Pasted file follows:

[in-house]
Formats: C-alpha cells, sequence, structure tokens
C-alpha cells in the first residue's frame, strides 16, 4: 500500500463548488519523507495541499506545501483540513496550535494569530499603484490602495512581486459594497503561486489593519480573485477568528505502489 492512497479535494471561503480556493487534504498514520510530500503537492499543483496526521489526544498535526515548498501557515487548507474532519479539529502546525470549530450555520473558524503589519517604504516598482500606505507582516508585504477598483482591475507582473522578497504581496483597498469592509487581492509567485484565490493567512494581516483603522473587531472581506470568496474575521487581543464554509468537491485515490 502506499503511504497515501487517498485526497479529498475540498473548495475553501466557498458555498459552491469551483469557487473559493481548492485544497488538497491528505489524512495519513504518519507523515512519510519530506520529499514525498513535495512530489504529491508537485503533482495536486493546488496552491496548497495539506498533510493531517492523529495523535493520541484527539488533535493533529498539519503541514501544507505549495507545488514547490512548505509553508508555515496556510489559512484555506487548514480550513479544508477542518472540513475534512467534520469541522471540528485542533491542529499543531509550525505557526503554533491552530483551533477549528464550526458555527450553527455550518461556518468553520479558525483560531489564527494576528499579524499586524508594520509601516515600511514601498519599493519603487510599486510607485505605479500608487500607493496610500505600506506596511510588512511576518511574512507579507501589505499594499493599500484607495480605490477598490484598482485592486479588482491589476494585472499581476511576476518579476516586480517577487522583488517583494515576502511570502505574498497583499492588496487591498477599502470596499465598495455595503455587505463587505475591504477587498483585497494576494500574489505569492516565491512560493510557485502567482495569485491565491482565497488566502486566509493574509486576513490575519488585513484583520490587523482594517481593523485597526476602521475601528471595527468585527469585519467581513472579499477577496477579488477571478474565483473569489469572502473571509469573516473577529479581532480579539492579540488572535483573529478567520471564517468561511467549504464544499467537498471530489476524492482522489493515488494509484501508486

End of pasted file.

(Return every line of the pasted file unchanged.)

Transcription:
[in-house]
Formats: C-alpha cells, sequence, structure tokens
C-alpha cells in the first residue's frame, strides 16, 4: 500500500463548488519523507495541499506545501483540513496550535494569530499603484490602495512581486459594497503561486489593519480573485477568528505502489 492512497479535494471561503480556493487534504498514520510530500503537492499543483496526521489526544498535526515548498501557515487548507474532519479539529502546525470549530450555520473558524503589519517604504516598482500606505507582516508585504477598483482591475507582473522578497504581496483597498469592509487581492509567485484565490493567512494581516483603522473587531472581506470568496474575521487581543464554509468537491485515490 502506499503511504497515501487517498485526497479529498475540498473548495475553501466557498458555498459552491469551483469557487473559493481548492485544497488538497491528505489524512495519513504518519507523515512519510519530506520529499514525498513535495512530489504529491508537485503533482495536486493546488496552491496548497495539506498533510493531517492523529495523535493520541484527539488533535493533529498539519503541514501544507505549495507545488514547490512548505509553508508555515496556510489559512484555506487548514480550513479544508477542518472540513475534512467534520469541522471540528485542533491542529499543531509550525505557526503554533491552530483551533477549528464550526458555527450553527455550518461556518468553520479558525483560531489564527494576528499579524499586524508594520509601516515600511514601498519599493519603487510599486510607485505605479500608487500607493496610500505600506506596511510588512511576518511574512507579507501589505499594499493599500484607495480605490477598490484598482485592486479588482491589476494585472499581476511576476518579476516586480517577487522583488517583494515576502511570502505574498497583499492588496487591498477599502470596499465598495455595503455587505463587505475591504477587498483585497494576494500574489505569492516565491512560493510557485502567482495569485491565491482565497488566502486566509493574509486576513490575519488585513484583520490587523482594517481593523485597526476602521475601528471595527468585527469585519467581513472579499477577496477579488477571478474565483473569489469572502473571509469573516473577529479581532480579539492579540488572535483573529478567520471564517468561511467549504464544499467537498471530489476524492482522489493515488494509484501508486